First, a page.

Pin It
Tuesday, March 15th, 2011

The Burning Question Part 2: Education Issues for Multicultural Families

By

One of my greatest fears as a new parent, right after Matthew’s birth, was about putting him in school in France. While I hadn’t done much research on the system, its results surrounded me: a culture where it’s a bad idea to accept responsibility for one’s mistakes, where apologizing is seen as a sign of weakness, where people talk down to one another in a way that sounds suspiciously like what you would hear a caregiver say to a naughty two-year-old. Not to mention, I didn’t know how to work the system.

My family in the United States is pretty much 100 percent in the field of education. So I feel comfortable talking about American standardized tests, how to work with teachers, what level of knowledge is expected and appropriate for different grade levels, etc. Living in France and putting my child in school here would mean mastering all of these things in a different culture, and doing it without exploding any of the hidden minefields inherent in any cross-cultural exchange. In fact, my concern about the French education system was so intense that it fueled my desire to move back to the United States, which we did when Matthew was about 18 months old. As fate would have it, we returned to France right before Matthew turned three…the age at which children start school in France.

I’m happy to say that it’s been a much more positive experience than I expected. Have there been surprises? Absolutely. In France, parents are not involved in their children’s school life. We get a little notebook filled with activities that our children have participated in when they have a school vacation. Otherwise, contact with the teacher is limited to a brief “bonjour” and “au revoir” at drop-off and pick-up. There are no classroom mothers, few calls for volunteers and the teacher will not chat with you about your child’s progress unless you make an appointment to speak with her. Don’t linger in the classroom, you’ll be reprimanded.

Being a cultural outsider has its benefits; being an English speaker occasionally has some, too. It certainly helped me have a special position in Matthew’s school. I was asked by the principal to come and teach the children Christmas carols. But, attention, they had to be secular carols. No Jesus, no God, nothing pertaining to religion. Because, although Christmas and Easter are roundly and thoroughly celebrated in schools, they are celebrated as cultural events, not as religious ones. Yes, it’s a head-scratcher, but that is France’s version of secularism. I asked the principal why we couldn’t sing a song that had the word that referenced Jesus or God, and she explained that the children might repeat the words to their parents who would be absolutely horrified. She was categorical. No religion in school.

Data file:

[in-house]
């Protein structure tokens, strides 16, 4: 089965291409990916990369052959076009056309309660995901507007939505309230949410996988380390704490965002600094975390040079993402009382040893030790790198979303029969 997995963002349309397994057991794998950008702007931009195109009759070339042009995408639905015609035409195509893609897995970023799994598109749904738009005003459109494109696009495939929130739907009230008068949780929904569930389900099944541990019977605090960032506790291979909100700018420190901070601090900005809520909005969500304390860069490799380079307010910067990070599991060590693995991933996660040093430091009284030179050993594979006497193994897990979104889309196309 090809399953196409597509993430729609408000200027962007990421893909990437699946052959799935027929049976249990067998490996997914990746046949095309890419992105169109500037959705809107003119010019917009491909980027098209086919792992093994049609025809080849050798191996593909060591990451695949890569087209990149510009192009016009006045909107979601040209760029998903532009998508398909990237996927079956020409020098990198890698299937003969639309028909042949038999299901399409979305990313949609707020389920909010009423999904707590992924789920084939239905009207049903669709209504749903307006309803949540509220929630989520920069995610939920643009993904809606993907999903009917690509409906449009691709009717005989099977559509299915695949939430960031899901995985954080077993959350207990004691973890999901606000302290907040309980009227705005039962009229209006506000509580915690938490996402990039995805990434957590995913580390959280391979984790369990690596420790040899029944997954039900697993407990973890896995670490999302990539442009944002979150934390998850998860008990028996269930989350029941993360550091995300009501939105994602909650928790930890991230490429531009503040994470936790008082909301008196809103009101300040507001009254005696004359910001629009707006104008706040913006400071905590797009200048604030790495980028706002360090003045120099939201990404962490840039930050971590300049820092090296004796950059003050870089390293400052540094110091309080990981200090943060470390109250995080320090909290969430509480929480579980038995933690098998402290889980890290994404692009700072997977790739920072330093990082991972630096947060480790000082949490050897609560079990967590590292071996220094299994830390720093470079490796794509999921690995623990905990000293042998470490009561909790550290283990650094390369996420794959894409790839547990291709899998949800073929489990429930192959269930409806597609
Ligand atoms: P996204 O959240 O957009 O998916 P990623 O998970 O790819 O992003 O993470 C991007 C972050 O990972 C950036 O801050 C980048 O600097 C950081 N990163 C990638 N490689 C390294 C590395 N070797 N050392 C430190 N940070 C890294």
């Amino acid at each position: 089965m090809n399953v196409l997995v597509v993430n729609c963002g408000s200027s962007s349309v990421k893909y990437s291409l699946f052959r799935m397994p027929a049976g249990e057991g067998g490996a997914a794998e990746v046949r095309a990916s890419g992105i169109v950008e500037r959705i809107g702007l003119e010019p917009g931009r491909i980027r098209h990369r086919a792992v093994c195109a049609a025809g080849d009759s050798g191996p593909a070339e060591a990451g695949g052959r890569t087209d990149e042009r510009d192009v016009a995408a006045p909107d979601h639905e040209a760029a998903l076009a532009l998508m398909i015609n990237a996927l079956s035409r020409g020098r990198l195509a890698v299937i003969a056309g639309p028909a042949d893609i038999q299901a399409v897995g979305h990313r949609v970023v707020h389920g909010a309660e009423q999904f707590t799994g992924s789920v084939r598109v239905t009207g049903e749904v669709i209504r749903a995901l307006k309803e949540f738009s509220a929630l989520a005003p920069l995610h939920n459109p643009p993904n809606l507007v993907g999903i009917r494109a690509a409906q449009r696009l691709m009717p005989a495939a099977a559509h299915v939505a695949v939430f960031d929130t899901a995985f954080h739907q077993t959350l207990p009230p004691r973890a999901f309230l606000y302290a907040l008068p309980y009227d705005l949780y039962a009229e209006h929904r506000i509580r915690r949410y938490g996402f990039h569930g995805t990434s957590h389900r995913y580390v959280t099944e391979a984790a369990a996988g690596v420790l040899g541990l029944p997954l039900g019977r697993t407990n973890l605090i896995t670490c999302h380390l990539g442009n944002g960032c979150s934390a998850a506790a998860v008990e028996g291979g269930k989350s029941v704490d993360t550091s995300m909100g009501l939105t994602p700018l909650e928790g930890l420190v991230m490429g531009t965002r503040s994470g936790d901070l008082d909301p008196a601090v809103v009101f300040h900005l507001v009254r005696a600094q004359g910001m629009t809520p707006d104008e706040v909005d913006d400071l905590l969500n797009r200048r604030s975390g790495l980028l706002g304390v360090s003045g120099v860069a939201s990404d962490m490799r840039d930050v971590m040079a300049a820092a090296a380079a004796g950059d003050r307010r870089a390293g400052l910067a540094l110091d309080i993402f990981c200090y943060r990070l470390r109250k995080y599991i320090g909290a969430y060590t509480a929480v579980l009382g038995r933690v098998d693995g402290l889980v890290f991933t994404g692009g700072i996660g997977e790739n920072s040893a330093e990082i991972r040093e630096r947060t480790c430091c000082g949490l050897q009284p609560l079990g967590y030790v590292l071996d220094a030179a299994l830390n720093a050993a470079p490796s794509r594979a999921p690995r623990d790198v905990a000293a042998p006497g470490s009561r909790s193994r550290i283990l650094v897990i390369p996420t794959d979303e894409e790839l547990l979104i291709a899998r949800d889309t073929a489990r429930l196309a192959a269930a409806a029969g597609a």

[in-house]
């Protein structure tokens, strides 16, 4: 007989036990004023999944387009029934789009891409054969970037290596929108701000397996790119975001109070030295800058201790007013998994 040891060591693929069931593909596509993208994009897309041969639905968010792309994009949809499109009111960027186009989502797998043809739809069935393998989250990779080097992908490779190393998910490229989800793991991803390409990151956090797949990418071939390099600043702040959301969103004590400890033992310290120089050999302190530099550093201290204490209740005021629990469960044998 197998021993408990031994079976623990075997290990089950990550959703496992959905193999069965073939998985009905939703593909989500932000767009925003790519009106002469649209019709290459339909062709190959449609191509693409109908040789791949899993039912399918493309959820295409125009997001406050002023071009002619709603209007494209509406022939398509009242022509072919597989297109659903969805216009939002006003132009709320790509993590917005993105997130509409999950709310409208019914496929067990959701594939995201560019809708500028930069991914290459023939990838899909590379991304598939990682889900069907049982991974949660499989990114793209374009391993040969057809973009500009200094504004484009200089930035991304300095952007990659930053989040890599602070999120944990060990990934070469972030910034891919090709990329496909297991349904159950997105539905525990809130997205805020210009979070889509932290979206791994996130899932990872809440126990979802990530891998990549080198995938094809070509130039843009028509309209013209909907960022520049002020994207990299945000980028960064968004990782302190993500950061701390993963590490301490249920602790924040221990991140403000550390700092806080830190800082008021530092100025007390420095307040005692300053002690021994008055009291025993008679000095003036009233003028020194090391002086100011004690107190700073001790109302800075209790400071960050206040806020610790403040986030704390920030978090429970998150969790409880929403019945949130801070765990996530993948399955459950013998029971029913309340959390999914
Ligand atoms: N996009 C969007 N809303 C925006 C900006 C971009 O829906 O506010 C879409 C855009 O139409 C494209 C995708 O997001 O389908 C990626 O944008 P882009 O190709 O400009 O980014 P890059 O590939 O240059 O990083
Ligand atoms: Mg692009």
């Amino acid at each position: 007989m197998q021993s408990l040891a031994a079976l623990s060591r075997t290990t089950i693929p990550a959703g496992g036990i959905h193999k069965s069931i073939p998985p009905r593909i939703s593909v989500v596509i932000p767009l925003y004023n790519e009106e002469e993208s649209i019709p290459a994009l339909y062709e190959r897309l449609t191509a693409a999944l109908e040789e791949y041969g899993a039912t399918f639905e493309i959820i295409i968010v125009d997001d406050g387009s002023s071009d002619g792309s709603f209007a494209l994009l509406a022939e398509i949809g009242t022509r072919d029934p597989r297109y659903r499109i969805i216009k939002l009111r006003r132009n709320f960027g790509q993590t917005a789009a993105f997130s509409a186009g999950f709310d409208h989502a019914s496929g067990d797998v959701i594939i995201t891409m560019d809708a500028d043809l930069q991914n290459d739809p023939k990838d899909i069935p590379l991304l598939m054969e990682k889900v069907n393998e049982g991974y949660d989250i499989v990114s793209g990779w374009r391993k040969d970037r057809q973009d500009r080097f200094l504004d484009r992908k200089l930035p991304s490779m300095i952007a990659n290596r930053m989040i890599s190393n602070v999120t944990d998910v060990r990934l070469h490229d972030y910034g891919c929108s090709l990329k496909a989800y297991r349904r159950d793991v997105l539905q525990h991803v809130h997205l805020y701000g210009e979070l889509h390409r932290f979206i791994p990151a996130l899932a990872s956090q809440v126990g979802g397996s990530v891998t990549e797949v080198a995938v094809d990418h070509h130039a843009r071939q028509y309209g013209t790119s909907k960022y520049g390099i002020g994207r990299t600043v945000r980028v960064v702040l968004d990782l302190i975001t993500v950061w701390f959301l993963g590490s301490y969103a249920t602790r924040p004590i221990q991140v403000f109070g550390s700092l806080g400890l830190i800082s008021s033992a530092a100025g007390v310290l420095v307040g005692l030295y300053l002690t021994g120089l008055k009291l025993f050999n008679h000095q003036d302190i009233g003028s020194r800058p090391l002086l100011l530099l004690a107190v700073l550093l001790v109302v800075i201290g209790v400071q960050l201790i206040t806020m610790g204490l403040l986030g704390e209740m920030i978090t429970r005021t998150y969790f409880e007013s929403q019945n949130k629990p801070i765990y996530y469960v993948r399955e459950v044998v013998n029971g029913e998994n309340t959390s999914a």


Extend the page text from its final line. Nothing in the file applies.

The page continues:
Now, as an American, I’m used to people going on endlessly about their religion. After all, I grew up in Texas, the Bible Belt, where there were prayers over the loudspeakers before football games. I find American religious expression a bit overwhelming, a tad ostentatious. But this French idea of secularism, to pretend in public life that there is no such thing as personal religious beliefs, I find utterly ridiculous. And even worse is the hypocrisy of celebrating what are so obviously religious holidays while totally ignoring the religious meaning.

Of course France’s long and complicated history with religion means that this attitude is perfectly comprehensible and logical to them. We are all profoundly marked by history, which shapes cultural beliefs and norms. As an outsider, one of my privileges is to ask people to explain ideas and beliefs they take for granted, which makes them think about why they believe certain things. It was interesting to see the principal struggle to explain why they have a Christmas tree at school, make Christmas decorations, have the children open an Advent calendar and talk every day about Père Noël and yet pretend that Christmas isn’t religious. I learned some interesting things during that conversation. I hope she did, too.

© 2011 – 2013, Mary Hackett. All rights reserved.

More Great Stuff You'll Love:


All I Want for Christmas is Perfectly Bilingual Children

Why OPOL has been harder than we thought.